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SBIR Phase I: High-Resolution Shop Floor Video-Rate Surface Metrology System

Award Information
Agency: National Science Foundation
Branch: N/A
Contract: 1448214
Agency Tracking Number: 1448214
Amount: $149,902.00
Phase: Phase I
Program: SBIR
Solicitation Topic Code: MI
Solicitation Number: N/A
Solicitation Year: 2015
Award Year: 2015
Award Start Date (Proposal Award Date): 2015-01-01
Award End Date (Contract End Date): 2015-06-30
Small Business Information
3280 E Hemisphere Loop, Ste 146
Tucson, AZ 85706
United States
DUNS: 111037482
HUBZone Owned: Yes
Woman Owned: No
Socially and Economically Disadvantaged: No
Principal Investigator
 Erik Novak
 (520) 294-5600
Business Contact
 Brad Kimbrough
Phone: (520) 294-5600
Research Institution

This Small Business Innovation Research Phase I project will perform the critical research that ultimately leads to a robust, hand-held, video-rate surface metrology system to bridge a critical existing metrology gap for precision-machined surfaces. The broader impact of this project will be to improve yield, performance, safety, and lifetime of components in a wide range of critical U.S. industries including automotive, aerospace, and medical devices. For example, minor surface imperfections on edges or in other critical areas can have a dramatic effect on performance of components such as turbine blades, cutting tools, or other high-stress elements. In the turbine industry, during maintenance inspections, wear scars or corrosion pits that can lead to catastrophic failures must be quantified to ensure only necessary repairs and replacements are performed; current inspection technologies lead to high rejection rates of good parts since lack of good quantification necessitates conservatism in part rejection. This high-precision, portable, shop-floor gage will greatly enhance quantification of such features, leading to enhanced competitiveness across multiple critical U.S. manufacturing industries that employ a wide range of processing technologies. The total available market for such an instrument is estimated to be greater than $45 million annually in the initially identified application spaces. The intellectual merit of this project is the demonstration of a novel instantaneous whole-field optical method for measuring rough surfaces with micron resolution and centimeter field of view. Instantaneous whole-field acquisition enables high-resolution measurements to be made in environments not possible with current technology. Benefits of this technology range from increased manufacturing capability in aerospace (for example, production of turbine blades with improved efficiency), to fields such as medical imaging where motion and vibration are intrinsic. The research objectives for this program are to develop and/or demonstrate feasibility of several key components: an efficient method of generating polarization-based fringe patterns to enable instantaneous measurement, a state-of-the-art light source, compact optics capable of high-efficiency illumination and large-area imaging, and robust data processing techniques. Extensive modeling and experimentation will be combined to ensure success of each of the technical objectives. Once key components are developed, a breadboard system will be built and comprehensively tested against a variety of critical metrology goals. At the end of this Phase I effort, the anticipated outcome will be a working breadboard capable of vibration-immune, three-dimensional surface metrology with micron-level lateral and vertical resolution, applicable to a wide range of precision machined surfaces.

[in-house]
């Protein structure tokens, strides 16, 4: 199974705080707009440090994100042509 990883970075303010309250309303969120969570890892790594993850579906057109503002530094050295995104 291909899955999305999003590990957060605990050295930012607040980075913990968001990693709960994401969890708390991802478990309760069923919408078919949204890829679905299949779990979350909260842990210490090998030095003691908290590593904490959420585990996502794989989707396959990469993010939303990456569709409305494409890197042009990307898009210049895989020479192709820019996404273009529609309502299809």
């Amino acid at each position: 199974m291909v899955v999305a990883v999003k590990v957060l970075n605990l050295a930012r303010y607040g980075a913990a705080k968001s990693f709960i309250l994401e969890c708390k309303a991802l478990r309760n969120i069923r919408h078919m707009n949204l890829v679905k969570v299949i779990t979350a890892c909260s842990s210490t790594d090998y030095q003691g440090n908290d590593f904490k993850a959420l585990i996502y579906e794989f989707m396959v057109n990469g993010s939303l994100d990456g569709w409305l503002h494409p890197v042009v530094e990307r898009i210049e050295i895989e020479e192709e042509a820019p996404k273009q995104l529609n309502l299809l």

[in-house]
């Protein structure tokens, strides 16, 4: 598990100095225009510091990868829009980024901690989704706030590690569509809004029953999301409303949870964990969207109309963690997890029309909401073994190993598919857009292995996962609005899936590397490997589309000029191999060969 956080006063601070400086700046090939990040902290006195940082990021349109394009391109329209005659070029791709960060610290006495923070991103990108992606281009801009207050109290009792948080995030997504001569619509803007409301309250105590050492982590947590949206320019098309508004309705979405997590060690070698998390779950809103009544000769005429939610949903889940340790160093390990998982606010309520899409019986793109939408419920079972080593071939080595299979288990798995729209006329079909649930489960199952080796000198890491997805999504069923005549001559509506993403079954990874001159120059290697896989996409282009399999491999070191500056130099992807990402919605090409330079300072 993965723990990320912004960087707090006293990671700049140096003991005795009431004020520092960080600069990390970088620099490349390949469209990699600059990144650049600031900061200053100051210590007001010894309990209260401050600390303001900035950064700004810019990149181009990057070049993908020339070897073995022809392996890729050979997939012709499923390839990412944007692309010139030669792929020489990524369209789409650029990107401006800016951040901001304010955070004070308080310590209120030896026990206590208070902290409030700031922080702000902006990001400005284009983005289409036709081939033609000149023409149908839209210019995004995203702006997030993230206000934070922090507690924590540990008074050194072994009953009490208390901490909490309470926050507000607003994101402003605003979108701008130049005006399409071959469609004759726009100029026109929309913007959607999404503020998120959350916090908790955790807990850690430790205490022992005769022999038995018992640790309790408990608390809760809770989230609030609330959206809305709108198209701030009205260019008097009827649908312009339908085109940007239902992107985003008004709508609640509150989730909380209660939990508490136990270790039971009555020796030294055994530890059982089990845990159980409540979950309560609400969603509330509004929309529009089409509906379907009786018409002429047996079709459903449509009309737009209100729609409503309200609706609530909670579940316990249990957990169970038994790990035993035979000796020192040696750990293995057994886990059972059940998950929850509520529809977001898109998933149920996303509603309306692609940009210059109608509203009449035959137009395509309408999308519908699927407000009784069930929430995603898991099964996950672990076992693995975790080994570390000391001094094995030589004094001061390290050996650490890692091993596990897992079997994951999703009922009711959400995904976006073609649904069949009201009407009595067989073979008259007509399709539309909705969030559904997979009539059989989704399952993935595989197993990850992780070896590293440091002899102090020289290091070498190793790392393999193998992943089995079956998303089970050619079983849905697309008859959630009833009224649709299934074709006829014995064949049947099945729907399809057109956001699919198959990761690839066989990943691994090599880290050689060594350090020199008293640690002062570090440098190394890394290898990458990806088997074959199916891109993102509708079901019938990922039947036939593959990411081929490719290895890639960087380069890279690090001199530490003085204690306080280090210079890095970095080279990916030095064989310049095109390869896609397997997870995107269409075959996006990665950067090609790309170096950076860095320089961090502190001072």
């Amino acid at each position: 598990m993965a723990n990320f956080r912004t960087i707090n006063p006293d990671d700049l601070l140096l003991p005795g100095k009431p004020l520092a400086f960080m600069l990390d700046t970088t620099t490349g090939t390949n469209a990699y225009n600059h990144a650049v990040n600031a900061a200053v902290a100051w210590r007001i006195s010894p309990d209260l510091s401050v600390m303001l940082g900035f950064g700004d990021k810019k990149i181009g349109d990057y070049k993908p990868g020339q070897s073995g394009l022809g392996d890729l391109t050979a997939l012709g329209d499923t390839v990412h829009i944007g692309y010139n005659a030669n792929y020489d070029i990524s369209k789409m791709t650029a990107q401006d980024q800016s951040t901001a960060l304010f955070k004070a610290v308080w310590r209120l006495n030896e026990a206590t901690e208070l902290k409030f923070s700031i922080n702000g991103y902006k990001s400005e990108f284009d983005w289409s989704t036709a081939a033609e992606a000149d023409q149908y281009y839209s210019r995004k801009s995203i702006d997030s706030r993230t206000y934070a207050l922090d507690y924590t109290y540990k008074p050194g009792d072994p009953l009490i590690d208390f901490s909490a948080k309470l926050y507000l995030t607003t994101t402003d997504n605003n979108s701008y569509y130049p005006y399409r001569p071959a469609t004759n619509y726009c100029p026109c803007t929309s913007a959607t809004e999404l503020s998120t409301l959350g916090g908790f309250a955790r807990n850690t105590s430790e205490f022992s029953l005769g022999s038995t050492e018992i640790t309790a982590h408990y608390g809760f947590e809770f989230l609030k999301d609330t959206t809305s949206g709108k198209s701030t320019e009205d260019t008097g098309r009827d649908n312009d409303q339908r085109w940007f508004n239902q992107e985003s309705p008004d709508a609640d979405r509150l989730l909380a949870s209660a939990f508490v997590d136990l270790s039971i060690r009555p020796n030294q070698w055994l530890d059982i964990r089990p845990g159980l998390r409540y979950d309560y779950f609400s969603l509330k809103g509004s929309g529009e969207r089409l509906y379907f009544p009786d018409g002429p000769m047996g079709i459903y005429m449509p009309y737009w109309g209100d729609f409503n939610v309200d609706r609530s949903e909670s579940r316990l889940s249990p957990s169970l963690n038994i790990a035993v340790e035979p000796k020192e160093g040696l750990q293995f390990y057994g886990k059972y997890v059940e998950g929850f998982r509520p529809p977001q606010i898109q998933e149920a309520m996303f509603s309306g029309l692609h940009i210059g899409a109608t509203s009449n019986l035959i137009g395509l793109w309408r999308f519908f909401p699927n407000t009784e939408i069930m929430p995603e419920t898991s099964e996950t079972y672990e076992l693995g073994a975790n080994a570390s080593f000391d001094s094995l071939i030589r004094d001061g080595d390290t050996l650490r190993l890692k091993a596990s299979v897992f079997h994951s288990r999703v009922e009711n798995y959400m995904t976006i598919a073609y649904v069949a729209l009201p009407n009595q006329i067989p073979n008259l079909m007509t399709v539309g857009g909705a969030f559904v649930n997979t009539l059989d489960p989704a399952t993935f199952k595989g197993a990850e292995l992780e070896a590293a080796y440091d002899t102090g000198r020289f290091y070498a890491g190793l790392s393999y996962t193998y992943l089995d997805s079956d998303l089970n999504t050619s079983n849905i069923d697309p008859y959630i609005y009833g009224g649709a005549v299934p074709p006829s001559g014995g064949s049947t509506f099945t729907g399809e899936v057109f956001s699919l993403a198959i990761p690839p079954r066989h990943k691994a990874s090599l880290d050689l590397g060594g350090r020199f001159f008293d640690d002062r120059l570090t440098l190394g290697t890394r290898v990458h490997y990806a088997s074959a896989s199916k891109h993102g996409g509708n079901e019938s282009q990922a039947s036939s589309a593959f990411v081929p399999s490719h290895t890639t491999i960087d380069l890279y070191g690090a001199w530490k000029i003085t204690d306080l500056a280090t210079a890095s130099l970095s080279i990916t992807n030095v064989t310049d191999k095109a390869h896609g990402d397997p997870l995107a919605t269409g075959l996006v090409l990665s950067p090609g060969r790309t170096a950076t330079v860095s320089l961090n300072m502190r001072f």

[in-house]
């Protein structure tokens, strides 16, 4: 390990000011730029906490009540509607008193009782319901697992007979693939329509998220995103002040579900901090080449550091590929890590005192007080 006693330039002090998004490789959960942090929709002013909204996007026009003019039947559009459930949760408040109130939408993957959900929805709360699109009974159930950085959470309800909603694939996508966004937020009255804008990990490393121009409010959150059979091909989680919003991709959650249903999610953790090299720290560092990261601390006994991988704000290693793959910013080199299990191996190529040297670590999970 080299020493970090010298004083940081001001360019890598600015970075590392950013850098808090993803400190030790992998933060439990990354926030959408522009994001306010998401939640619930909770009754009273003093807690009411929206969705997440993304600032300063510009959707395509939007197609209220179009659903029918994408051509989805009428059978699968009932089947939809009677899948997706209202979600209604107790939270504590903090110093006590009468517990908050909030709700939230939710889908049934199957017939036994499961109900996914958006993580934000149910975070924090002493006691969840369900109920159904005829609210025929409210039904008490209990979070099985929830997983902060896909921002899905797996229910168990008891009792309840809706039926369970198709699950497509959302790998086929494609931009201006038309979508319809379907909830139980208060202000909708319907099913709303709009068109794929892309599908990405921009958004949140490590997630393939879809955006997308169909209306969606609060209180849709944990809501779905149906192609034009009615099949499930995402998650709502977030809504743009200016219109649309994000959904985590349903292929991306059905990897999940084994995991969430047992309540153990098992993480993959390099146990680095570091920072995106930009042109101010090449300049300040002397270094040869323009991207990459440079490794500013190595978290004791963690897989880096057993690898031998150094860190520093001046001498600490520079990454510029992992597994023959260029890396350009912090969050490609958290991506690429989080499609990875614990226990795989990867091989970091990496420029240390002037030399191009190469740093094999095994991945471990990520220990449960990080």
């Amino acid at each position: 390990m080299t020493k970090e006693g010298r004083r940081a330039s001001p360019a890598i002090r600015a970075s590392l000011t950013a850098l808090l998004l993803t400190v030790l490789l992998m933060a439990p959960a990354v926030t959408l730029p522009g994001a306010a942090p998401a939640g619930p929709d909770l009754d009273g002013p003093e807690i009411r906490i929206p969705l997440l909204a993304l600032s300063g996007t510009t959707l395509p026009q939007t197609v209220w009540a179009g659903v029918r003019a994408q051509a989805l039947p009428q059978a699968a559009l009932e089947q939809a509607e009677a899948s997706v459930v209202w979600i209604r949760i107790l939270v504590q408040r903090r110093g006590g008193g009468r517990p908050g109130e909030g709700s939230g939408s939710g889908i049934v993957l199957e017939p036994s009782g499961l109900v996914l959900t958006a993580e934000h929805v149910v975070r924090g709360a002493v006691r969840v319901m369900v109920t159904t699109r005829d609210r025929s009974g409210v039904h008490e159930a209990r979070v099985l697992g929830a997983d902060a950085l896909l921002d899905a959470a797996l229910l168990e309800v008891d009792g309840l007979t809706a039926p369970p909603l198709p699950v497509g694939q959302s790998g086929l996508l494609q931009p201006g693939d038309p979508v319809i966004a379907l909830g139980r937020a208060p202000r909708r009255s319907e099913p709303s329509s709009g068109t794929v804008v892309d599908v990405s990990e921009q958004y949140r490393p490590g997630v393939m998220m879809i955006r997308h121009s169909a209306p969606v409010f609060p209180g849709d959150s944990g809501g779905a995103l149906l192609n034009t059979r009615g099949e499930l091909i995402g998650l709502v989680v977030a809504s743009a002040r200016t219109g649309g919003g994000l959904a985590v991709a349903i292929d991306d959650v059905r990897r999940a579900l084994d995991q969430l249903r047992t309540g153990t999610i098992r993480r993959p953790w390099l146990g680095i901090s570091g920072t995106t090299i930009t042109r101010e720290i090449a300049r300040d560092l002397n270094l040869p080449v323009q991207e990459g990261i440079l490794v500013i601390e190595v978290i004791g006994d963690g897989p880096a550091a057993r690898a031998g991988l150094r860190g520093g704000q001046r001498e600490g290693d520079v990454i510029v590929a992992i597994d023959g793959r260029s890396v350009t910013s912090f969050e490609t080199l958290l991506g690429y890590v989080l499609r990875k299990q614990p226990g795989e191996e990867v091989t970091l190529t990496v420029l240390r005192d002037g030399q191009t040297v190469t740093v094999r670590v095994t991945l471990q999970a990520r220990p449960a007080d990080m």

* Information listed above is at the time of submission. *

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